A Day In The Life Of A Tibetan Monk : The Picture Show Ever wondered what goes on inside those tucked-away Himalayan monasteries? As you might imagine, not much. But photographer Kaushal Parihk was drawn to that simplicity.

A Day In The Life Of A Tibetan Monk

Ever wondered what goes on inside those tucked-away Himalayan monasteries? As you might imagine, not too much.

But Kaushal Parikh was drawn to that simplicity. Last year, the Mumbai-based photographer was attending a workshop in India when he stumbled across a small monastery and "immediately hit it off with the head monk." The result of his five days in that monastery is a simple "day in the life" photo story — and some valuable life lessons.

Parikh was most surprised to discover that not everyone in a Tibetan monastery is male. "There was a nun," he writes in an e-mail. "Her husband died shortly after her second child was born. She needed a place of refuge and the monastery took her in. ... Her most repeated phrase was 'I happy!'"

Anila, a Tibetan nun, lights candles at the monastery in Manali. Kaushal Parikh hide caption

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Kaushal Parikh

In fact, according to Parikh, monasteries in India are a twofold source of refuge: for Tibetans, estranged by Chinese control; and for social pariahs, who have "been ostracized by their families or whose families [are] no more." At the monastery, monks and nuns find a new family. Parikh responded to a few more questions:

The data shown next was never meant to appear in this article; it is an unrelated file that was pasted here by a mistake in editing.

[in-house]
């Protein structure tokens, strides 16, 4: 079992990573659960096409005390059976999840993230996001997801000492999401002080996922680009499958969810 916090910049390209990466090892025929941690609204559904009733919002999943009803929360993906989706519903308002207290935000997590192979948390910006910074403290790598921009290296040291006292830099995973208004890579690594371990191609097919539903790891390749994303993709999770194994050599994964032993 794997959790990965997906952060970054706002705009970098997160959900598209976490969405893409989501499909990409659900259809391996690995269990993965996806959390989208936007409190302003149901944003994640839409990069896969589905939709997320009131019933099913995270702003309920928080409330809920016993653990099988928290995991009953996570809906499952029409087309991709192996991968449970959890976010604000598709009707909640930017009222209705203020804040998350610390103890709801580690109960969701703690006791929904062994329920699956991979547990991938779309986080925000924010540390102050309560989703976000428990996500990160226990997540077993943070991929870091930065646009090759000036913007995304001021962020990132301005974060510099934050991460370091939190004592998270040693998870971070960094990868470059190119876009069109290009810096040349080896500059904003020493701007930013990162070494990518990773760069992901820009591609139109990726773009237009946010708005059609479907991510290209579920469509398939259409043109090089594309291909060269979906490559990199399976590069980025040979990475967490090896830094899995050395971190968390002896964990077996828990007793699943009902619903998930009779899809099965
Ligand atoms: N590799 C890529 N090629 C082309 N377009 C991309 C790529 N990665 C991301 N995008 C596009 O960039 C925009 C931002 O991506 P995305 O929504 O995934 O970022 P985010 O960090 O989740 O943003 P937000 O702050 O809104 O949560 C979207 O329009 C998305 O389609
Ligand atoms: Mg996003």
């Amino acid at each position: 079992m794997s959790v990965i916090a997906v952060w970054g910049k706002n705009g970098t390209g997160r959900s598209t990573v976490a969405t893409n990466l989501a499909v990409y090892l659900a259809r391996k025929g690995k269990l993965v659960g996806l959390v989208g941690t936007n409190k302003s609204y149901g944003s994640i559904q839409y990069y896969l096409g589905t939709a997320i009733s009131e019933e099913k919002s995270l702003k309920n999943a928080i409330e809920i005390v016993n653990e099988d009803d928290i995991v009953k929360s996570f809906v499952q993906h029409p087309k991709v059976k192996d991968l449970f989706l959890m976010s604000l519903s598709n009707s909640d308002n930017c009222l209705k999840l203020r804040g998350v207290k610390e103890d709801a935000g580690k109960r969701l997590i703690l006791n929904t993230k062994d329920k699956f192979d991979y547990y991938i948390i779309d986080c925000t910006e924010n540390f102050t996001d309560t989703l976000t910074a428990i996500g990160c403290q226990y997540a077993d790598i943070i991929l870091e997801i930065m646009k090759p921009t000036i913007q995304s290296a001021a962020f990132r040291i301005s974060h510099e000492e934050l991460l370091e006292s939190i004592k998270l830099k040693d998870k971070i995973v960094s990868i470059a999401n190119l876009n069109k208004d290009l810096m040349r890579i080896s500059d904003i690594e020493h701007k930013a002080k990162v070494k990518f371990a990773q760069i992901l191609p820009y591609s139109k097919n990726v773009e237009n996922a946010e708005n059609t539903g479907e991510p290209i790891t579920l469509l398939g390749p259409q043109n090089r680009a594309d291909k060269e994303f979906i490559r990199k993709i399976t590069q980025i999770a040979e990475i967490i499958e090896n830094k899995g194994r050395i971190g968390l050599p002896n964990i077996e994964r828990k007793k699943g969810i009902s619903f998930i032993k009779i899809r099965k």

Picture Show: What did you learn about the monk lifestyle?

The most obvious thing I learned ... was detachment. They lead simple lives and are attached to no material pleasures. They are content with what they have and they derive their happiness through prayer and serving others. Their food is simple — often consisting of just some Tibetan bread, a simple vegetable and loads of Tibetan tea (doused with butter!).

What was really amusing was to see the monks joking with each other and teasing each other. ... The nicest thing was that they all seemed to have chosen and accepted this life, and none of them looked like they were forced to do anything in particular, or feel a certain way.

What did you take away from this project?

Professionally, I learned how to slowly gain the trust of my subjects and how to become a part of their lives — to shoot with respect and always maintain the dignity of my subjects.

Personally, I realized that our material obsession is unhealthy and leads to an unsatisfying and incomplete life. Our cynicism and obsessive natures are what make us an unfriendly people today. These monks are not allowed into their own country — and live in a small monastery in a foreign land — and yet they open their home to everyone, and treat everyone with equal respect. When I started shooting, my focus was getting the photographs; but somehow, slowly, because of the kind nature of my hosts, my focus shifted to getting to know the monks better. The photographs were just a natural byproduct

See more of Parikh's work on his website.